Research Policy Analysis and Coordination
Chapter 1-300: President's Duties and Statements on Academic Policy
Regents’ Standing Order 100.4, Duties of the President of the University, Section (j), states:
(j) The President shall consult with the Chancellors and the Academic Senate regarding the educational and research policies of the University, and shall keep the Chancellors and the Academic Senate informed about significant developments within the University and within the State and Federal governments which may have serious consequences for the conduct of education and research within the University. The President shall present recommendations to the Board concerning the academic plans of the University and the several campuses. The President shall transmit to the Board any memorial which the Academic Senate may address to The Regents.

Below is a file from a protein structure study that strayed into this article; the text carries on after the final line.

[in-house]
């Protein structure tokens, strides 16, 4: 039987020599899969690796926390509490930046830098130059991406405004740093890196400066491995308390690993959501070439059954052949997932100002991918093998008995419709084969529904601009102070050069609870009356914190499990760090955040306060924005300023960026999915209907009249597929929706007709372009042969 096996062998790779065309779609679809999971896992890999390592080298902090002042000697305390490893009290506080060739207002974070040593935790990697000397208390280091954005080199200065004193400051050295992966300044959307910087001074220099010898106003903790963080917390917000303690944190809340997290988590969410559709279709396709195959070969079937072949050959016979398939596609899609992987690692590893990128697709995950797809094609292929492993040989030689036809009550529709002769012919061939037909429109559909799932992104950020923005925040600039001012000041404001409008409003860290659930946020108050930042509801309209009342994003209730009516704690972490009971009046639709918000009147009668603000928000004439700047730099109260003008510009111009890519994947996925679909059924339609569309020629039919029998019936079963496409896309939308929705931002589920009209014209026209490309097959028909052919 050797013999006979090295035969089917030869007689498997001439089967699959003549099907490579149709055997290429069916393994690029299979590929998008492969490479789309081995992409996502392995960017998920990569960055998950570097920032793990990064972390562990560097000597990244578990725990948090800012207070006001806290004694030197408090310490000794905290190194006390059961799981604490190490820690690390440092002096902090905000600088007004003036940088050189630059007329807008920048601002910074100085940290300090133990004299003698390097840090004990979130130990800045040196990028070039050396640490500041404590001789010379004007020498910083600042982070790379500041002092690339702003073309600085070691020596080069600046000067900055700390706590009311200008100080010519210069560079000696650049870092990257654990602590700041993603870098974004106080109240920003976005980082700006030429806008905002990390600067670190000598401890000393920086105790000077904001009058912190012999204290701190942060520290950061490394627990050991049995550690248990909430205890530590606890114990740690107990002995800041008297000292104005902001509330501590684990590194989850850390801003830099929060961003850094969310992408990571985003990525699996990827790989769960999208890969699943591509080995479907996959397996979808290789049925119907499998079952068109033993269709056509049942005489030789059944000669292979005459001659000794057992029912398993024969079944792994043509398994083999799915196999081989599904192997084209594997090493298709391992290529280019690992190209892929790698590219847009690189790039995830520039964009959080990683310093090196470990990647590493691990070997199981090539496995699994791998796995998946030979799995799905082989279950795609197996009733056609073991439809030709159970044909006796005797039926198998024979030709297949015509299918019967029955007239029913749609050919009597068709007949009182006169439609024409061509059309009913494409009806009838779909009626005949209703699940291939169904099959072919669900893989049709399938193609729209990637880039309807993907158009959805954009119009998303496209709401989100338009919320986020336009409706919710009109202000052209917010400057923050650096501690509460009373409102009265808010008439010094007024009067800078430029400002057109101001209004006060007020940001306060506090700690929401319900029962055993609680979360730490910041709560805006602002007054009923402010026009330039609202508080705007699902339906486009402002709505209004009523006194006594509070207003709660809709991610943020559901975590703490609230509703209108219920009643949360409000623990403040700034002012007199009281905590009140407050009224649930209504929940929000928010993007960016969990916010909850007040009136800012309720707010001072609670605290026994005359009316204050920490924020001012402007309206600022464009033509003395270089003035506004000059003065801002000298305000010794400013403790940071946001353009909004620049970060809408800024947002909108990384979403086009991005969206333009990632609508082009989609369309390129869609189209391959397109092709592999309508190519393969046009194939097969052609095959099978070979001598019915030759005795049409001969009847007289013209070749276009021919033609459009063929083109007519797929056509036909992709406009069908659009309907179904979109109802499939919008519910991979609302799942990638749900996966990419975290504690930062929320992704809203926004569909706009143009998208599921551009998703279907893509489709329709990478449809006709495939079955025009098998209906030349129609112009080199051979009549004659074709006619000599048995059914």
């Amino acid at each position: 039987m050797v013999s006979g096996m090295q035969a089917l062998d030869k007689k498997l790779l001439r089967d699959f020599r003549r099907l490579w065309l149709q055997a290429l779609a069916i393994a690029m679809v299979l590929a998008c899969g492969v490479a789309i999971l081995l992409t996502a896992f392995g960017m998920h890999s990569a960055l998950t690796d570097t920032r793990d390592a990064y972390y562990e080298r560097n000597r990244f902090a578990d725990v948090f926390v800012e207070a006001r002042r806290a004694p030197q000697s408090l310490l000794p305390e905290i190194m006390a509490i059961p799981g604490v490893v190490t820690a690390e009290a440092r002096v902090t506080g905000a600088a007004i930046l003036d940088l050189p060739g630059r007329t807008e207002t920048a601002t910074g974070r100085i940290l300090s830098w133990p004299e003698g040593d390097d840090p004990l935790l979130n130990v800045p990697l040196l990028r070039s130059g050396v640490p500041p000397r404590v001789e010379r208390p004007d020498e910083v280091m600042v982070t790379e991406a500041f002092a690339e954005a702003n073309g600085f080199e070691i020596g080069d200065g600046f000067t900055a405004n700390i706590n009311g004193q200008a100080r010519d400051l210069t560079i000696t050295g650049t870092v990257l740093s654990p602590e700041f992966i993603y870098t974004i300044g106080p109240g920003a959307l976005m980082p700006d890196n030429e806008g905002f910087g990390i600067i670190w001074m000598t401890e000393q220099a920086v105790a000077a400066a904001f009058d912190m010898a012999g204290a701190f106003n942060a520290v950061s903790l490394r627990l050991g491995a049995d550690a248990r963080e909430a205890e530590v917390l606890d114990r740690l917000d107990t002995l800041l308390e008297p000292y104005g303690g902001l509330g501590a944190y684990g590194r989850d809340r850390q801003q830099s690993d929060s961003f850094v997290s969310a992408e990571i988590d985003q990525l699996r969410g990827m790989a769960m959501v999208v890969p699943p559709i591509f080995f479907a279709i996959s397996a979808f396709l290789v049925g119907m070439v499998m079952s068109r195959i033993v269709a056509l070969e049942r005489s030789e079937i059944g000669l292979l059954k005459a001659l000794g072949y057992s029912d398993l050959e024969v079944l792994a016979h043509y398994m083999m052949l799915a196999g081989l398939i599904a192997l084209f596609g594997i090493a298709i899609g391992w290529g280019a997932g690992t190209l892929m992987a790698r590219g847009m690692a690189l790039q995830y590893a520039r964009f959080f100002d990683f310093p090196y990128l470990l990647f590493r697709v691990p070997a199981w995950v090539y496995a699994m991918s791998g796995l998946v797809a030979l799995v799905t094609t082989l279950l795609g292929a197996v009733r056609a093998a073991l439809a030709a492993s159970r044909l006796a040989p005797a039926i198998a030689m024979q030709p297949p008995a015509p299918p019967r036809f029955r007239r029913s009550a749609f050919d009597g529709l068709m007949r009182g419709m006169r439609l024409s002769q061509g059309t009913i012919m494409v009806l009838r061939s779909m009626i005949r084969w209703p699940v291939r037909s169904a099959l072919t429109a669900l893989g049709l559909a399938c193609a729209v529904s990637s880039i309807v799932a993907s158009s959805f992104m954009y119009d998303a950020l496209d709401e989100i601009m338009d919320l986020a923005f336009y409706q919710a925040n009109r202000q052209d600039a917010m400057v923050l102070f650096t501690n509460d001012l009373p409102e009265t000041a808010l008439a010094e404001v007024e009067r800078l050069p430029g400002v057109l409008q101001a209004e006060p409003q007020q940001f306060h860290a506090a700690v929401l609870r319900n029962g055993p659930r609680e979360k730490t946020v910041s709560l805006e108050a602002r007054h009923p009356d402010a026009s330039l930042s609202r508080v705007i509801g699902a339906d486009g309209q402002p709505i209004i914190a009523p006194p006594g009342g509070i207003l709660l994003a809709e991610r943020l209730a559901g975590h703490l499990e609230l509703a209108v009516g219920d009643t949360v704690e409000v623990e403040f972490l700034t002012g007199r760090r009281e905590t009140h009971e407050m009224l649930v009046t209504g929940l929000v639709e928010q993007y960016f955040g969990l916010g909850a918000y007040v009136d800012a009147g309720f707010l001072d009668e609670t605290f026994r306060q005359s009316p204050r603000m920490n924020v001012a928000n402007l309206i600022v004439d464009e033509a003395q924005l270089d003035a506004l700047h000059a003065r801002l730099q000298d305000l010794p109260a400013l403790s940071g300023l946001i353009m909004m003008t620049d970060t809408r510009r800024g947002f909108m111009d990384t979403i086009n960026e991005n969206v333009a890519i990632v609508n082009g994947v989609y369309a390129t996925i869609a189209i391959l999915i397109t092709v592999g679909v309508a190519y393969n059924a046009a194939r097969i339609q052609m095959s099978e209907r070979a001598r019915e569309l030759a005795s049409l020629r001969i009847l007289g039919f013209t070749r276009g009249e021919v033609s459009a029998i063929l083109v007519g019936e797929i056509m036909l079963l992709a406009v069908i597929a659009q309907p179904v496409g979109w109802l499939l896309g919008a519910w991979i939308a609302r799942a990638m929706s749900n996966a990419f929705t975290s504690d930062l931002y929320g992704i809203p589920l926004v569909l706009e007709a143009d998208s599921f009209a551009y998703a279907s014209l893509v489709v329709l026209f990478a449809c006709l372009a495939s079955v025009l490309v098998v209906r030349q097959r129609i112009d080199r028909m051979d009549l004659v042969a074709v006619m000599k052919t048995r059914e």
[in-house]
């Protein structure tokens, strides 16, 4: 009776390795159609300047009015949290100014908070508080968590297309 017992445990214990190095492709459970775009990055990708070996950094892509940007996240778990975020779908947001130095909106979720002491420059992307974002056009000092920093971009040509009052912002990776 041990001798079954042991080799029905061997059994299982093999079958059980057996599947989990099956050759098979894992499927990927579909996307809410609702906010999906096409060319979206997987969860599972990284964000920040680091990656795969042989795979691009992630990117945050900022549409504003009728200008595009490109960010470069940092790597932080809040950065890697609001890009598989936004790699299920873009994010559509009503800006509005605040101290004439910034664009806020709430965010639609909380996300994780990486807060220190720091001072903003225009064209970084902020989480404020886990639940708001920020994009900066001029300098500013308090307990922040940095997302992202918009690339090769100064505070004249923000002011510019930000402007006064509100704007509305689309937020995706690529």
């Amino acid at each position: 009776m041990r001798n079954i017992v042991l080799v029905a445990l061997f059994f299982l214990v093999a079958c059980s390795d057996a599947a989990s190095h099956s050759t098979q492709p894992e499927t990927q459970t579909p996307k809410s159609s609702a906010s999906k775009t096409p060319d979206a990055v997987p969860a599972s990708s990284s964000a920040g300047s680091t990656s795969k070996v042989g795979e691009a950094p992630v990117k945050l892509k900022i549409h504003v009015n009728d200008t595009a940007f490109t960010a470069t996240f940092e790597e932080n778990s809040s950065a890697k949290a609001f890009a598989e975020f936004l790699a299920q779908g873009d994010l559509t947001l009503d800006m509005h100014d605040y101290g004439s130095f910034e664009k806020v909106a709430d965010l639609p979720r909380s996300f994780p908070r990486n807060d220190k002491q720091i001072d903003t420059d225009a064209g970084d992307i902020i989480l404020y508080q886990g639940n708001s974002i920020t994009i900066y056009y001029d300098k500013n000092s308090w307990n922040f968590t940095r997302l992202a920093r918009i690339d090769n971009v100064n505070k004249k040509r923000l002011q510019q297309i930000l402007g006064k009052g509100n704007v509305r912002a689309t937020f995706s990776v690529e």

University Regulation No. 4, Special Services to Individuals and Organizations, now published as Academic Personnel Manual APM-020, establishes the basic framework of University policy regarding the types of acceptable activities and the conditions under which the University will perform services under contract involving the use of University facilities. The following are excerpts from pertinent sections of Section II of APM-020:
- Services Involving the Use of University Facilities or Conducted Through University Bureaus or Other Organizations, and Under Contracts Between Such Organizations and the Regents
- Presidential approval